Queensberry Talks!- The Marquis Discusses His Varied Experiences.

  • (John Sholto Douglas) He does not consider himself an authority on pugilistic matters, and don't wish to be mixed up with them - A social outcast in England - His opinion of Sullivan.

    "Is the Marquis of Queensberry at home?," says I. "Front! 104," says he. I was the [New York] Herald; he was the dapper clerk of the Brevoort House. The Marquis was at home and would see the Herald, but a word about No. 104 before I proceed with his right honorableness. No 104 is in the basement of the Brevoort. It is a big, cavernous room full of closets and wardrobes. It is a room always assigned to the British aritocracy when it stops at the Brevoort. It is convenient to the bar, coffee and billard rooms. It is within 54 feet of the hotel office and the row of patient Irshmen who answer the bell. It was here that the earl of Rosebery used to make those elaborate toilets with which fifteen years ago he sought to captivate the heart of an American heiress now married to a commercial Englishman. It is here that the earl of Dunraven used to exhibit specimens of every species of big game that he had shot west of the "Rockies." It is in this room that Capt. Fred Ward, aide-de-camp to the earl of Dufferin, Governor General of Canada, stowed away his wonderful collection of Japanese curios and books with pictures that would have delighted the soul of St. Anthony Comstock. It is here that I first clapped eyes on Sir John Sholto Douglas, Marquis of Queensberry.
    The Marquis, as every one ought to know, is 45 years of age, but looks like an old print, with his smoothly shaven face, erect hair and alert expression. There is not a symptom of the English peer about him, except his perfectly unaffected and cordial manner. Nor is there any evidence of those debasing sporting proclivities with which his lordship is sometimes credited. Indeed my first question quite dispelled any hope I had of hearing a learned disquisition on prize fighting.
    "What do you think of John L. Sullivan?" I asked.
    "I don't think about him at all nor of any of his ilk," was the emphatic reply. "As a matter of fact, I take as little interest in the prize ring as any man in the world. My name is eternally mixed up with the subject because in my school boy days I formulated some rules for our amateur sparring matches. They were never intended for use in a ring. I never stood at a ring side but once in my life and that was at the Kilrain-Smith fight in France. They asked me to be referee, but I declined because my sympathies were entirely with Kilrain, who caught my fancy for being such a square, stand up, manly fellow. I believe that I was the only Englishman present who backed him, but I was tired and disgusted before the fight was half over."
    "But how about Sullivan?"
    "I don't want to do any one a harm by my opinion, but I am convinced that Sullivan has done more to injure the so-called profession of fighting than any man in the world. No, of course I don't believe that he means [to] fight, and I haven't the least idea that any of the big talk now in vogue will ever get any of its mouthpieces inside of the ropes and stakes."
    "You take more interest, then, in theatricals than in fighting?"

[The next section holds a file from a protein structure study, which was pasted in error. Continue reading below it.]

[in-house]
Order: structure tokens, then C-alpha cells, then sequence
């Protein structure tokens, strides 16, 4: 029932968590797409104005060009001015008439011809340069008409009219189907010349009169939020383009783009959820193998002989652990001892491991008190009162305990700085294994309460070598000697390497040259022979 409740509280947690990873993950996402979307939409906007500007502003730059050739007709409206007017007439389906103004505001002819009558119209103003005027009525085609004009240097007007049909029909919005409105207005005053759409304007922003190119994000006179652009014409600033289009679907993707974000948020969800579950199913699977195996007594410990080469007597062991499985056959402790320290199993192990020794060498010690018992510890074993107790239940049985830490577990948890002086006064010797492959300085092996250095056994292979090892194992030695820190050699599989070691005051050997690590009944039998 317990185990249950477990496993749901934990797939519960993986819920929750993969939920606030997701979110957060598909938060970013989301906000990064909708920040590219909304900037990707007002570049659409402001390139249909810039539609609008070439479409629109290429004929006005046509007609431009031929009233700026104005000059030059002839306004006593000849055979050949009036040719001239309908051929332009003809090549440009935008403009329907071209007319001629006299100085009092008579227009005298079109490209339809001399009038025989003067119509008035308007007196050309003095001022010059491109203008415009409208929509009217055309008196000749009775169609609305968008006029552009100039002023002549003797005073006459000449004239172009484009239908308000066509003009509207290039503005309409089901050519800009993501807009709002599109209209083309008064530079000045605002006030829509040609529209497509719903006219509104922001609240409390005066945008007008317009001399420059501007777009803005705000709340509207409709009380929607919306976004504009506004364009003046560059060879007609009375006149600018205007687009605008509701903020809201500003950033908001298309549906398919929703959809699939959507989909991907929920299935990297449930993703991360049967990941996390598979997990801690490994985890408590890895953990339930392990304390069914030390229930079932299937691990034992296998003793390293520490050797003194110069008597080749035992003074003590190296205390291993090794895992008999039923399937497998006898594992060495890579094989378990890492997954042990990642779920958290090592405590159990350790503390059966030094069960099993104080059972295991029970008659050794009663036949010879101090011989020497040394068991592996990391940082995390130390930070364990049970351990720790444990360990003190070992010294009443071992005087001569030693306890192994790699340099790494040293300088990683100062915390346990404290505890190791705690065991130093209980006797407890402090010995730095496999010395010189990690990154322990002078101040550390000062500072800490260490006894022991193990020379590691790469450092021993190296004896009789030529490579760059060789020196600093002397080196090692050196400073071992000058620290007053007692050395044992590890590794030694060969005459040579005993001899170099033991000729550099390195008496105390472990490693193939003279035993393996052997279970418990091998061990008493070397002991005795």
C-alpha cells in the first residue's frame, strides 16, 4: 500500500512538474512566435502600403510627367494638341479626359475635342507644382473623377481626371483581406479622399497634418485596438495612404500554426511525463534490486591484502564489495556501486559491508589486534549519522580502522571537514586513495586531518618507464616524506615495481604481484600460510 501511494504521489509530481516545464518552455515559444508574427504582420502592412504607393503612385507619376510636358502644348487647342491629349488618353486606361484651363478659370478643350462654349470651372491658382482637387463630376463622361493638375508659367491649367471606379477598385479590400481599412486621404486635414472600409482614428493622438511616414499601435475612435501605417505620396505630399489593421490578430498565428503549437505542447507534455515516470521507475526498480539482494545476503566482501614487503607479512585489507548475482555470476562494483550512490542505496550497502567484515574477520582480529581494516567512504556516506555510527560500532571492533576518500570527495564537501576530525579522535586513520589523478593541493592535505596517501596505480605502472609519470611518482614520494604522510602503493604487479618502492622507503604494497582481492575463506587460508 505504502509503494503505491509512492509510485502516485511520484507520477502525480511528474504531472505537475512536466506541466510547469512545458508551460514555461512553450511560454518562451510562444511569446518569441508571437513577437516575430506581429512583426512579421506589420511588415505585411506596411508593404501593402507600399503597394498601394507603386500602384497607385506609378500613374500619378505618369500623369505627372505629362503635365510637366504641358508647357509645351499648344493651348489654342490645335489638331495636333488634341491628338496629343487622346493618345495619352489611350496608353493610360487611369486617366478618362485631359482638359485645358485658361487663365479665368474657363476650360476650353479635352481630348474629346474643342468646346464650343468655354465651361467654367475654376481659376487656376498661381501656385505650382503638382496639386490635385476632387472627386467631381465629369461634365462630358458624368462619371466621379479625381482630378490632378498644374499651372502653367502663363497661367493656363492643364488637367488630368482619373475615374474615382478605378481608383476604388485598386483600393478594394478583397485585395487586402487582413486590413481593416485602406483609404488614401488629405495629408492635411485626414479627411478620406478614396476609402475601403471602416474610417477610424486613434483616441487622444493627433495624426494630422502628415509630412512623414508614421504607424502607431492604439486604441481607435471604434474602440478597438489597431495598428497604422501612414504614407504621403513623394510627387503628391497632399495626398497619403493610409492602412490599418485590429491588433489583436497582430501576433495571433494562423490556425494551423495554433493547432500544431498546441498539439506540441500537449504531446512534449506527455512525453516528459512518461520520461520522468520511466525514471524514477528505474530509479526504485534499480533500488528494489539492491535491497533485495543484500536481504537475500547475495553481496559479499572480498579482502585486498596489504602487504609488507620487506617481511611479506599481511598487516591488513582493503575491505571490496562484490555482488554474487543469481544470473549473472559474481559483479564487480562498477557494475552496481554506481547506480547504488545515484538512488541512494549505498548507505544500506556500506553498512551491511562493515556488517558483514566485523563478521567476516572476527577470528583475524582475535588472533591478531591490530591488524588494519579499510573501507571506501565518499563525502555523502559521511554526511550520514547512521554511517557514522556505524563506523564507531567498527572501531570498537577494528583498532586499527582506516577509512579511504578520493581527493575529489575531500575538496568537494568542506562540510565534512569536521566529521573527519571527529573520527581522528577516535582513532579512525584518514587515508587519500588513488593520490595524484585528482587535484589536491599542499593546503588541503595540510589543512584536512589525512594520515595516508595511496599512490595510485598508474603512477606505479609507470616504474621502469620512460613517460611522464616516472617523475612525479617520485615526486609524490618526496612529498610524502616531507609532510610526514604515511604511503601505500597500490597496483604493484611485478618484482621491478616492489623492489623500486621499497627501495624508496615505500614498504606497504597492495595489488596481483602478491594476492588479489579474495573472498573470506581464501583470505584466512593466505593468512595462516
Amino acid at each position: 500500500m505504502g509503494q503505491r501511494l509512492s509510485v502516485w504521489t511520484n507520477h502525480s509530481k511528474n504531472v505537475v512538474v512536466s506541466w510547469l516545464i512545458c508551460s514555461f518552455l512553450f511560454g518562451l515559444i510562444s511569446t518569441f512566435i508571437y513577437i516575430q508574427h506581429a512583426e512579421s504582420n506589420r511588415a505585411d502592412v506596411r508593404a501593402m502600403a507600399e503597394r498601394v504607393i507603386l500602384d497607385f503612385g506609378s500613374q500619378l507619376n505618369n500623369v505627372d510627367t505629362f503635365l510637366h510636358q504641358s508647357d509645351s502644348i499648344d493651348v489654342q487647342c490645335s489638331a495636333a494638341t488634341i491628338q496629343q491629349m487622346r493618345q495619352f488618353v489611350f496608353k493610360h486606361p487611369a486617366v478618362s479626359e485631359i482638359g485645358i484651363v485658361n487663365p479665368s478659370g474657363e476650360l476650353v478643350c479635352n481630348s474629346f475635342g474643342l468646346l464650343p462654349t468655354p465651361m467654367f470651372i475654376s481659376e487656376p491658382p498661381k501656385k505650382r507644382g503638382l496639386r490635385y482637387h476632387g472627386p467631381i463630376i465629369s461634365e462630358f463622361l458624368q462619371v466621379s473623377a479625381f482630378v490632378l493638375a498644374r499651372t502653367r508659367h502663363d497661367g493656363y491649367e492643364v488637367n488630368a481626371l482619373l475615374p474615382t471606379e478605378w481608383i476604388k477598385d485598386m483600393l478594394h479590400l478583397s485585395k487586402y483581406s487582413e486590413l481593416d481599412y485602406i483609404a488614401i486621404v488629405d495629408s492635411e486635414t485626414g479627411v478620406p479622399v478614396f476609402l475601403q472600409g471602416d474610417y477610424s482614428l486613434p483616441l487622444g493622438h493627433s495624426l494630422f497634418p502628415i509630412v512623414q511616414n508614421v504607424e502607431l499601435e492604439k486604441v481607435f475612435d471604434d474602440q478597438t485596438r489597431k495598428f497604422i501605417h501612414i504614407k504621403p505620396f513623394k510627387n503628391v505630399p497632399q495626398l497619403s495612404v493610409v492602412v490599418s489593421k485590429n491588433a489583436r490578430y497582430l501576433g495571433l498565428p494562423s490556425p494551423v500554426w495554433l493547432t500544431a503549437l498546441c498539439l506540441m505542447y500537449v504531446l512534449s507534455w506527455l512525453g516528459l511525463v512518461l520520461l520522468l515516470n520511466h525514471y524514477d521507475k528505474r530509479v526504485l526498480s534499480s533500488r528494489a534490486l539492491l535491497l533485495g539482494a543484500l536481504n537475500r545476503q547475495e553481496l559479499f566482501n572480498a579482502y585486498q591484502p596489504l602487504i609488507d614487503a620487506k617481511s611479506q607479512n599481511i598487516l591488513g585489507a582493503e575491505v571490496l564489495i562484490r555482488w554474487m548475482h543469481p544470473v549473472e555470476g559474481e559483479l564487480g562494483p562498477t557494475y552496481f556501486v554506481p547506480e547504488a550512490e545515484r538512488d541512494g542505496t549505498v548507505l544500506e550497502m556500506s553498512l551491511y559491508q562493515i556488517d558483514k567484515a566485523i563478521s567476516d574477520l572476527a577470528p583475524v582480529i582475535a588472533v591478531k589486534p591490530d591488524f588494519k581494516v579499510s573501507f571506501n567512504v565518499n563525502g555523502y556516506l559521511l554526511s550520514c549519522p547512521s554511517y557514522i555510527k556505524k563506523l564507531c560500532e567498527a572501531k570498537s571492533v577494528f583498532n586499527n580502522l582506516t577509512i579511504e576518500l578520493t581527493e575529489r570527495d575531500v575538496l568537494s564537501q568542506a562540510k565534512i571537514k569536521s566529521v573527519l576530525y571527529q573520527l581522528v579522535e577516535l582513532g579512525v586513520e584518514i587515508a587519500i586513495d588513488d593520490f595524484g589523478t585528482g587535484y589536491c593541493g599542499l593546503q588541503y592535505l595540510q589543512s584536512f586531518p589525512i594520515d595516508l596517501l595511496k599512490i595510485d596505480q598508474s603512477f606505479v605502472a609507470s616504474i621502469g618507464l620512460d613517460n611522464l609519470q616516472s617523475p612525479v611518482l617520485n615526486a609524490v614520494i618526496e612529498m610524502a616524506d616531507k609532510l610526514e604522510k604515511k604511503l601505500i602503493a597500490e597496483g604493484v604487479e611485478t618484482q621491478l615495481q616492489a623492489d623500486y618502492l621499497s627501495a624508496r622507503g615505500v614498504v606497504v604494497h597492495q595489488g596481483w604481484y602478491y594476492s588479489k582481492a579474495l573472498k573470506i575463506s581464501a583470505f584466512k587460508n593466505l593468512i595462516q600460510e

"Not at all. There is another instance of the way in which my name has been unwarrantably used. According to some of your papers I am the general agent, manager, treasurer, patron and lover of the entire gaiety company. As a matter of fact I have not been inside a theater since my arrival in America. I know Leslie, and he tells me that they are making all the money they need. I am not a dramatic critic to pass judgment on their performance. I presume that pretty women well drilled in the art of pleasing will make money wherever they go."
    "If it is not an impertinent question, may I ask why you are spending so much of your time in this country?"
    "I'll tell you in a word. I'm a social outcast - (with intense feeling) - in England; a Pariah, disfranchised and deprived of my seat in the House of Lords by what I consider a most unjustifiable exhibition of prudishness on the part of the lords. I come here to breathe the air of absolute freedom - freedom of thought, speech and action."
    "I had supposed that a peer of the realm held an inalienable right to his seat in the upper house, except under attaint?"
    "Yes, but I am not a peer of the realm. I sat in the Lords as a representative peer of Scotland, elected for life, as precedent goes, but in reality subject to a vote of my peers every time a new parliament assembles. Two years ago I was thrown out by such a vote, the first case on record in English history when a representative peer had been deprived of his seat."
    "And the reason?"
    "Oh, my views are too advanced" - (with a laugh). You know I am a pronounced free thinker and atheist - the Bob Ingersoll of England. He seems to me to be the ideal man of your country, free, frank and fearless."
    "What are your politics, my lord?"
    "I'm the most emphatic kind of a home ruler. I delight in the collapse of the Times case. I know that a year ago Balfour suspected the authenticity of those Parnell letters and warned Walter that he was wandering in tall grass."
    "Do you suspect Walter of bad faith?"
    "No, I do not. I believe that he convinced himself that the letters were genuine, because he wanted them to be genuine. They had to be genuine. His discomfiture now is all the more agreeable to me because he attempted to scathe me in his columns about two years ago.
    The Plattsburgh Republican, Saturday, April 6, 1889, p. 3